Amazon on Wednesday introduced a new version of its Kindle Paperwhite dedicated e-reader, on the heels of its Tuesday announcement of Kindle MatchBook, a new service that lets customers buy deeply discounted electronic versions of print books they’ve purchased from the company.
The Paperwhite’s display is its distinguishing feature — it appears more like a physical page than an electronic screen — and the new version has even sharper contrast than its predecessor, according to Amazon. It also has a faster processor.
The Paperwhite includes integration with social reading site Goodreads, a Vocabulary Builder and a Smart Lookup service that allows users to easily access dictionary, X-Ray and Wikipedia references to words or phrases.
The device can be preordered for US$119 and is expected to ship Sept. 30.
Amazon’s new MatchBook service lets customers pay $2.99 or less — in some cases, nothing at all — to acquire the Kindle edition of print books purchased new from the company. They will simply scroll through their buying histories, find qualifying books, and then pay to sync the Kindle editions to their e-reader.
The qualifying books could date back as far as 1995, when Amazon started out as an online bookstore. The service is set to launch in October with more than 10,000 titles available and more to come.
The deal will benefit customers, publishers and authors, Amazon pointed out.
It’s also a great way to gain an edge over competitors that don’t offer print sales in addition to e-books, noted David Wogahn, digital media publishing consultant at Sellbox.
“This is a good example of Amazon innovating for customers in a way they are uniquely qualified to do by making it attractive for shoppers to buy the print book knowing they can buy the e-book for the cost of a latte — or a free cup of water,” he told TechNewsWorld.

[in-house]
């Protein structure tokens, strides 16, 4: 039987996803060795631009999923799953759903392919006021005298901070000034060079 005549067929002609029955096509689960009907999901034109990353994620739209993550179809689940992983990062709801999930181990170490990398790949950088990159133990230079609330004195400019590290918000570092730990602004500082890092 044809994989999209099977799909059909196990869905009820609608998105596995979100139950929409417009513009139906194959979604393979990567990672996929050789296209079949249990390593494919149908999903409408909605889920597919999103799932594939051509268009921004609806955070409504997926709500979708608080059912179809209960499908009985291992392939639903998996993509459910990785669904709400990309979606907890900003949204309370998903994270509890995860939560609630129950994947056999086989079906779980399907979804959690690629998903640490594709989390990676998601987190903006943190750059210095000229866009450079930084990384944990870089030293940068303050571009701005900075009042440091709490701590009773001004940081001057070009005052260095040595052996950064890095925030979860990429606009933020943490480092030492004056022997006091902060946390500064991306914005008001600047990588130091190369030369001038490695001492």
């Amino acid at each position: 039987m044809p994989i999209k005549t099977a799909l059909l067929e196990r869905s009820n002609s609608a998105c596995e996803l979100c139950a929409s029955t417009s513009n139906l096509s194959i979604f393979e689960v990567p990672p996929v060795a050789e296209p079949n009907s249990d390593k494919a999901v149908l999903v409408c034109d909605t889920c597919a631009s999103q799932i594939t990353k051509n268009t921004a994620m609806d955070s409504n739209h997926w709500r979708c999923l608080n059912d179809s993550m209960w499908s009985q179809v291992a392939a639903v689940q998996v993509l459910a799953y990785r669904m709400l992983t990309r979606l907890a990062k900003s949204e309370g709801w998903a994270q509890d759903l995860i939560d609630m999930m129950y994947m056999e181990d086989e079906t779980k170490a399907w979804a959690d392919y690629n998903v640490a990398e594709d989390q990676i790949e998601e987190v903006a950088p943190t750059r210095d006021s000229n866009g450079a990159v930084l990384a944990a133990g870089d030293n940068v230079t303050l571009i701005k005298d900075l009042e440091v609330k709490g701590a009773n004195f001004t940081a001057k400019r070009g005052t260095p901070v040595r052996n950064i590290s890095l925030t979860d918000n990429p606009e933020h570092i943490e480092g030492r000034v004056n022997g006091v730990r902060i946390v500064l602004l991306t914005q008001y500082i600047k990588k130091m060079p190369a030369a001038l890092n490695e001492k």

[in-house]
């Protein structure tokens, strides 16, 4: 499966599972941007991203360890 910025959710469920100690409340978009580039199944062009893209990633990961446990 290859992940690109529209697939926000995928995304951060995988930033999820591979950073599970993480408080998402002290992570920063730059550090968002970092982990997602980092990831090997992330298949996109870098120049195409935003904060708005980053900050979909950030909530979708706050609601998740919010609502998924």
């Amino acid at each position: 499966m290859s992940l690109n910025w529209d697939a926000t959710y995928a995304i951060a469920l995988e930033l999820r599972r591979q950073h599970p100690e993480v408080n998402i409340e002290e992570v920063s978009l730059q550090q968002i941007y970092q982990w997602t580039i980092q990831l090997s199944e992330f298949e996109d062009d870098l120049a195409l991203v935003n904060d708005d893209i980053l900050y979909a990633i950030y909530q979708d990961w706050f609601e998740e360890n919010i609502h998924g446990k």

Building the Ecosystem
Giving consumers a fresh reason to shop is nothing new for Amazon, said Trip Chowdhry, senior analyst for Global Equities Research.
“Amazon has such a head start on so many Internet companies in the industry, and it’s difficult to understate what a great job they’ve done at building out their ecosystem,” he told TechNewsWorld. “Every step they take is just furthering that.”
That’s also true with the Paperwhite upgrades, said Wogahn.
“The Paperwhite was already strong,” he noted. Although “this seems more of an incremental update in terms of hardware, the vocabulary feature is particularly interesting because it encourages and rewards Kindle loyalty.”
That customer loyalty to Amazon could be devastating for some of its competitors, Wogahn warned.
“The real impact is going to be felt by e-book-only vendors like Apple, Kobo, Google, Sony, etc.,” he noted. “Any print book buyer still on the fence about e-reading — and there are lots — is going to think twice before deciding which e-book ecosystem to embrace. To compete, e-book sellers are going to have to partner with someone like Ingram, or Barnes & Noble. Sadly, Barnes & Noble could have done this, but they were too busy trying to out-innovate Amazon’s Kindle hardware.”